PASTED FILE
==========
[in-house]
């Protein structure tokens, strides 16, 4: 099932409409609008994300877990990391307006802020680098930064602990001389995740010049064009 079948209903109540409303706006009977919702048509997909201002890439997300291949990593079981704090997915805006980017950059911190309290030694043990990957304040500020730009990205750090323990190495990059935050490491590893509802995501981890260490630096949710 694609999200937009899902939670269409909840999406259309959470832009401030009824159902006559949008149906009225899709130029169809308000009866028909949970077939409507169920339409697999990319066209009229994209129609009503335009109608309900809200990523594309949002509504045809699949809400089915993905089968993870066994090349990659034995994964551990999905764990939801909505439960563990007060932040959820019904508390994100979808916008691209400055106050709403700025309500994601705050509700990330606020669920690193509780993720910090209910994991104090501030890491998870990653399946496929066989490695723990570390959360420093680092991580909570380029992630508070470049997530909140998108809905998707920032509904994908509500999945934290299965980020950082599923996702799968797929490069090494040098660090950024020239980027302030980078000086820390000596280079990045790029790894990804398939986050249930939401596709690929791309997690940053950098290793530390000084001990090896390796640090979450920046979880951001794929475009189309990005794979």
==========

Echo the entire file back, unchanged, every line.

[in-house]
């Protein structure tokens, strides 16, 4: 099932409409609008994300877990990391307006802020680098930064602990001389995740010049064009 079948209903109540409303706006009977919702048509997909201002890439997300291949990593079981704090997915805006980017950059911190309290030694043990990957304040500020730009990205750090323990190495990059935050490491590893509802995501981890260490630096949710 694609999200937009899902939670269409909840999406259309959470832009401030009824159902006559949008149906009225899709130029169809308000009866028909949970077939409507169920339409697999990319066209009229994209129609009503335009109608309900809200990523594309949002509504045809699949809400089915993905089968993870066994090349990659034995994964551990999905764990939801909505439960563990007060932040959820019904508390994100979808916008691209400055106050709403700025309500994601705050509700990330606020669920690193509780993720910090209910994991104090501030890491998870990653399946496929066989490695723990570390959360420093680092991580909570380029992630508070470049997530909140998108809905998707920032509904994908509500999945934290299965980020950082599923996702799968797929490069090494040098660090950024020239980027302030980078000086820390000596280079990045790029790894990804398939986050249930939401596709690929791309997690940053950098290793530390000084001990090896390796640090979450920046979880951001794929475009189309990005794979």